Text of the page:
So, that’s the report…I guess I was hoping that my CAT scan would have been better. It is really hard to live with a disease and not see improvements.

My next stop is the Integrative medicine round, and I will explore a lot of alternatives—for sure!

Stay tuned for Day 3, where I visit the Stress Reduction & Relaxation Clinic at the Mayo…

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I am waiting for Dr. Jeffrey McCurdy at the Mayo Clinic — I will see him this morning April 29 at 8 AM.

I arrived last night at 6:00 pm at my hotel the Kahler Grand in Rochester Minnesota, having departed from Hartford airport in the afternoon. The flight was an easy three hour flight. The people here are extremely friendly so far.

I am not nervous, in fact I feel very confident. When I got here I was very impressed by the architecture and the huge buildings of the Mayo Clinic. Everything is so beautiful here: the artwork on the walls and the whole ambience of the place.

Dr. McCurdy was great. He’s from Canada. He is in his early 30s. He asked me tones of questions about the history of my disease. He was very thorough, and I got a complete physical exam.

My weight was 138, my blood pressure was normal, and my first rectal examination was normal. Around 40% of Crohn’s patients have some sort of anal-rectal problem. Things like fistulas or discharge. Luckily, for me, I do not have any problems there.

Enterography Is a possible test they might perform, according to Dr. McCurdy.

A new study from Rhode Island Hospital has found that MR enterography (MRE) without the use of an anti-peristaltic agent was as reliable as CT enterography (CTE, or CAT scan) in determining the presence of Crohn’s disease “without the use of an anti-peristaltic agent.”

In other words, this test exposure to ionizing radiation is less invasive, especially for children who are prone to absorbing more radiation than someone in their 50s like me!

Disease reccurrance after Crohn’s surgery is the rule, according to my doctor, at around 90%, and it comes back in 2-3 years. Patients can be asymptomatic but have disease.

I have gone 7 years!

Dr. McCurdy noted that “treating for mucosal healing is the best chance I have without complications.”

He also gave me my options and course of testing:

“So there are number of predictors that we have determining who’s going to have a more aggressive disease course: clinical predictors, imaging predictors. as well as other diagnostic tools.”

In the clinical predictors, he said, there are patients who have had several resections who have symptoms that come back immediately after the resection as well as people who don’t have any symptoms.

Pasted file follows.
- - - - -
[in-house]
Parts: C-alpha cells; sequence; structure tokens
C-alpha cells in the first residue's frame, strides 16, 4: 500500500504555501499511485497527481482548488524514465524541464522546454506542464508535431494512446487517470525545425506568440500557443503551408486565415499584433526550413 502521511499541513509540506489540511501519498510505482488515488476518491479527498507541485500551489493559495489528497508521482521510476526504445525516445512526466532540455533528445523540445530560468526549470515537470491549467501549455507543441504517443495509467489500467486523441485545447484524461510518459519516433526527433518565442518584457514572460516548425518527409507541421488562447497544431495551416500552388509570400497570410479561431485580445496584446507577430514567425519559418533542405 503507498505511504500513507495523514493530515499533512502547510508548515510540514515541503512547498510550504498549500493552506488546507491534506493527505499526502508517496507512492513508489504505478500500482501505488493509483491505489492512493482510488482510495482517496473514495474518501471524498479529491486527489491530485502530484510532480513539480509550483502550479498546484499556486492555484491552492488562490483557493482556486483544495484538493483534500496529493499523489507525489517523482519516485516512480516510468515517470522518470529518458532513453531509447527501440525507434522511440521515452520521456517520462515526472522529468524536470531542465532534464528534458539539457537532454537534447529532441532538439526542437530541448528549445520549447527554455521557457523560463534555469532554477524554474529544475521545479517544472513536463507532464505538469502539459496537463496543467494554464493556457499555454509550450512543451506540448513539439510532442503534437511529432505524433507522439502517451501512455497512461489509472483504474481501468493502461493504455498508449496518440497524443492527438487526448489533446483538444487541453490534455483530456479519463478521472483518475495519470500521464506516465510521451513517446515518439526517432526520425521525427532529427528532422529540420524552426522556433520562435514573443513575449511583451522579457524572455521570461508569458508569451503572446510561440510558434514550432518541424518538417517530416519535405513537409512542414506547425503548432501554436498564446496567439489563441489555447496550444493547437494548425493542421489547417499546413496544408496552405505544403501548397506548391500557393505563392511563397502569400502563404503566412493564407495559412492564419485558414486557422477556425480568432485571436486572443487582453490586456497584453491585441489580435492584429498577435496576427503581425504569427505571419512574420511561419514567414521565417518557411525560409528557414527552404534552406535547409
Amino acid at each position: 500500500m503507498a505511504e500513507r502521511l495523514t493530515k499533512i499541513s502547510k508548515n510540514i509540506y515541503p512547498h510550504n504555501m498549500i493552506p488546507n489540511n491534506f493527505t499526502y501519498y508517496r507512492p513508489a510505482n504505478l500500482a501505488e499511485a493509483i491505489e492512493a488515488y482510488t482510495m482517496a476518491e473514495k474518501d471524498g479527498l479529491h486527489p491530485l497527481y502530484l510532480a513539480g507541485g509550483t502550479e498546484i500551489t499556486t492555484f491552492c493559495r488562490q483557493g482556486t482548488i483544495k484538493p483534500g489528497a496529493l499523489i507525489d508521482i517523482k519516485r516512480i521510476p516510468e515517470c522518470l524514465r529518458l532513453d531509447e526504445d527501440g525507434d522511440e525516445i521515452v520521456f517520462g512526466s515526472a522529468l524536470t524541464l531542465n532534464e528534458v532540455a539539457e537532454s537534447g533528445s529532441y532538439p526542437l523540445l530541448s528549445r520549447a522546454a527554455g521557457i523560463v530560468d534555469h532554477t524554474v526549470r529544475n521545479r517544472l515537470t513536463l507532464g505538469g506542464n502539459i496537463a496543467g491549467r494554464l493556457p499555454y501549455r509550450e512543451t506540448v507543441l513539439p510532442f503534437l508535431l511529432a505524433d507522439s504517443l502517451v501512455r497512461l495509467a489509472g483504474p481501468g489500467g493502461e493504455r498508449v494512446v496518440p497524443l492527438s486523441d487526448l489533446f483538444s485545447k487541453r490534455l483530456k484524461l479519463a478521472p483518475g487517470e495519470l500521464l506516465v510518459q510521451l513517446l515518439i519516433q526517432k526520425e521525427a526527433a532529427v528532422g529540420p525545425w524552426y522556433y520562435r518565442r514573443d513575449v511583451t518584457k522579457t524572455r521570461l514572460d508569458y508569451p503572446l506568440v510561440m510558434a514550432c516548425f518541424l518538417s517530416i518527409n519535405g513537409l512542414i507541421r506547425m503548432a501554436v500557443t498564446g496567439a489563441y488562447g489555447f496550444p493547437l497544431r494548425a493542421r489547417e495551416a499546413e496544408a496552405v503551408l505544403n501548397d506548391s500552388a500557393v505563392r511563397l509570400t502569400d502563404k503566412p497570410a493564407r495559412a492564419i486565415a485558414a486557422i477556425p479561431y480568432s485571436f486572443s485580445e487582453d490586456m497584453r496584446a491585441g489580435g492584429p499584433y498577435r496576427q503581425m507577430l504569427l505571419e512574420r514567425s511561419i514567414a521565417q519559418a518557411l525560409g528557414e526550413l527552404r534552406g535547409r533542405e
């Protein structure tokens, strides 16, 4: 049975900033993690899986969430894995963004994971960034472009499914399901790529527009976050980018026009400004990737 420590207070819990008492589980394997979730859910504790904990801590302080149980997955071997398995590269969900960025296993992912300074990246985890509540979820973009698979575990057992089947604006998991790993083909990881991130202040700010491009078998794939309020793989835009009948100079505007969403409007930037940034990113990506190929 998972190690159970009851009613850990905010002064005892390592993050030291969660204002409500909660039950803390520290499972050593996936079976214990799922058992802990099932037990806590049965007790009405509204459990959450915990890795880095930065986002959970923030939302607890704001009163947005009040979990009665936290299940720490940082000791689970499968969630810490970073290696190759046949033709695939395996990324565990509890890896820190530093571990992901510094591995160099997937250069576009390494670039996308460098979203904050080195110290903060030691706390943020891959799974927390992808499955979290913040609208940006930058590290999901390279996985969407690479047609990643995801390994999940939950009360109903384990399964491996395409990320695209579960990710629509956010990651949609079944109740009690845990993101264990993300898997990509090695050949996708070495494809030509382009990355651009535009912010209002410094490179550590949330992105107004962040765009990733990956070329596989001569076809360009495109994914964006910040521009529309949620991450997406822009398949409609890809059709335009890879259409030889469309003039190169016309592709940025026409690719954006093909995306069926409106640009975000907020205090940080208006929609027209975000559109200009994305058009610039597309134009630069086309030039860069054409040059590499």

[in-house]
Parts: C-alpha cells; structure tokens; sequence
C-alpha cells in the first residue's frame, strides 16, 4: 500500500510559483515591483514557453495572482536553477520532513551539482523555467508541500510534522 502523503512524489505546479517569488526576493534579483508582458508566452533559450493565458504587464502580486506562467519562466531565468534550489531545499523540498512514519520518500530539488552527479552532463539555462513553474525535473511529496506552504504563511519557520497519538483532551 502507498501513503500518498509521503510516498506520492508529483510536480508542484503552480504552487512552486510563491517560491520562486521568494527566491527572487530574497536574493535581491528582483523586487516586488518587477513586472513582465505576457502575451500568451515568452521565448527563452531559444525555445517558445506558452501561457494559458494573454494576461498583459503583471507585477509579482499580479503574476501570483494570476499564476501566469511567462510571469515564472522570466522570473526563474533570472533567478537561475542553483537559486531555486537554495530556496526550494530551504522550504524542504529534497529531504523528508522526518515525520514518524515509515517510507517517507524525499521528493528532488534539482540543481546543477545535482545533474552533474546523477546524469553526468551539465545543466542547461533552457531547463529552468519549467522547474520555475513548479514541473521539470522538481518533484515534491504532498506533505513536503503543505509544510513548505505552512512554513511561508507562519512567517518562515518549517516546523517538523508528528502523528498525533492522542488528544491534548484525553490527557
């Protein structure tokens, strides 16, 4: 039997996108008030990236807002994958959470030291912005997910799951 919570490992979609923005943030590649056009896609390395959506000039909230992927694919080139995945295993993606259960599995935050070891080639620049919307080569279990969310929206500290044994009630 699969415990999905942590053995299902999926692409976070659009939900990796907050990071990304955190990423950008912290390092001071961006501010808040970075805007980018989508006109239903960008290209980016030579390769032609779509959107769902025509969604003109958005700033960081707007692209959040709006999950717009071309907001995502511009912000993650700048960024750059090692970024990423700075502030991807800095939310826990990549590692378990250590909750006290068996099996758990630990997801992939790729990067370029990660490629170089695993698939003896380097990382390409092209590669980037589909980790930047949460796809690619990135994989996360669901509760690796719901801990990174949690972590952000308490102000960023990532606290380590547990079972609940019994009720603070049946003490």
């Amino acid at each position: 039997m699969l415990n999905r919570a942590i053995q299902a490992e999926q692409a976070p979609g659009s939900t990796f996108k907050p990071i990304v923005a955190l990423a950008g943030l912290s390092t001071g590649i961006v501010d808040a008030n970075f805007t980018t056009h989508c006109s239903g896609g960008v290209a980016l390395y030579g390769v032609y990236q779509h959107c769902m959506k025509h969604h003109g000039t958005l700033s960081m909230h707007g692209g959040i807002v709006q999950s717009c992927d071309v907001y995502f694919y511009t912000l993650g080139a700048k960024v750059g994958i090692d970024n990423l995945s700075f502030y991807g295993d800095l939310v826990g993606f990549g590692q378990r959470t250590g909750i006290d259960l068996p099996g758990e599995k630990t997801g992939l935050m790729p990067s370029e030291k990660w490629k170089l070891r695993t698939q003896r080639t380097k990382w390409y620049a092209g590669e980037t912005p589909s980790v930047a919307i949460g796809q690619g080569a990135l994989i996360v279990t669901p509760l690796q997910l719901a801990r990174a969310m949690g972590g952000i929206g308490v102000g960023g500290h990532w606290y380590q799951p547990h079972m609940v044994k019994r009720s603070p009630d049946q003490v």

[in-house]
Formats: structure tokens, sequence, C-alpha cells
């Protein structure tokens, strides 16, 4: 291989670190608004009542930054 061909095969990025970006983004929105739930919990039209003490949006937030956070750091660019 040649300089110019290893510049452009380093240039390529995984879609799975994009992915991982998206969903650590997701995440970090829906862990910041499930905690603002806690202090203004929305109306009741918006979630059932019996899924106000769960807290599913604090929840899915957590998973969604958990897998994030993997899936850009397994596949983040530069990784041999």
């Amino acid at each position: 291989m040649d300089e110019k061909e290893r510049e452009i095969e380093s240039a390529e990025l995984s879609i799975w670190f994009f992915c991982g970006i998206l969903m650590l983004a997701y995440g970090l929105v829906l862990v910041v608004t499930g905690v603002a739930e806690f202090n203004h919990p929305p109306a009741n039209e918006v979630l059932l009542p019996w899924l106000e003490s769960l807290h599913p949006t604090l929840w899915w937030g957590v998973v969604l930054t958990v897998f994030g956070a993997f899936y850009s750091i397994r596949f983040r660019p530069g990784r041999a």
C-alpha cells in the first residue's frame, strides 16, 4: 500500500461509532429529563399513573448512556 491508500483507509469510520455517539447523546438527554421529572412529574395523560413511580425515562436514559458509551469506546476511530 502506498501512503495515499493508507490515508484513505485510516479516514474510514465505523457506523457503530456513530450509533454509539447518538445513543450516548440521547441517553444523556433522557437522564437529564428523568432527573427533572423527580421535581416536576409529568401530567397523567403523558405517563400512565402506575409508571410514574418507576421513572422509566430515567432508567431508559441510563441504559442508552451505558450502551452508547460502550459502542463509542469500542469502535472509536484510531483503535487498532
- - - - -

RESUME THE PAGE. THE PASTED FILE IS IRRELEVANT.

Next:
Endoscopic predictors (colonoscopies) are the best predictors of who will have no complications in the future.

In 2008, a Belgian clinician, Paul Rutgeerts, MD, developed an endoscopic score to predict who will develop problems in the future and it’s based on how much inflammation is found in the scope. So a Rutgeerts scored of 0 means zero inflammation; a Rutgers score of 1, which is what I had in 2010, showed some inflammation.

More than 5 ulcers and confluent inflammations — that would be a Rutgeerts score of 3 — that’s what I have now….A Rutgers score of 3 or 4: that’s when you start to get worried about future complications. Since I have a Rutgeerts score of 3, that predicts — with about 75% predictive value— that I will develop problems with Crohn’s disease in the future.

“So that’s what we have to go by,” he said, “and when you’re working with medications, you only think about people that need medications, and we also think about those clinical predictors, as well as disease recurrence in some patients that require surgery.”

If patients score less on the Rutgeerts scale, and they have a lower risk profile, they don’t need any medications; and in these patients that don’t take any medications, they scope from 6 to 12 months after surgery and look for that Rutgeerts score, which is what they’ve been doing with me up at Dartmouth.

I have no symptoms, but Dr.McCurdy said I have significant disease at this time, which is predictive of problems down the road.

The question they have now is how long has this disease been spreading, and how extensive it is.

The more extensive it is, the more aggressive they are with medications —if it’s a very small segment, then it is very reasonable to consider surgery, if I want, but the risk of surgical adhesions is high.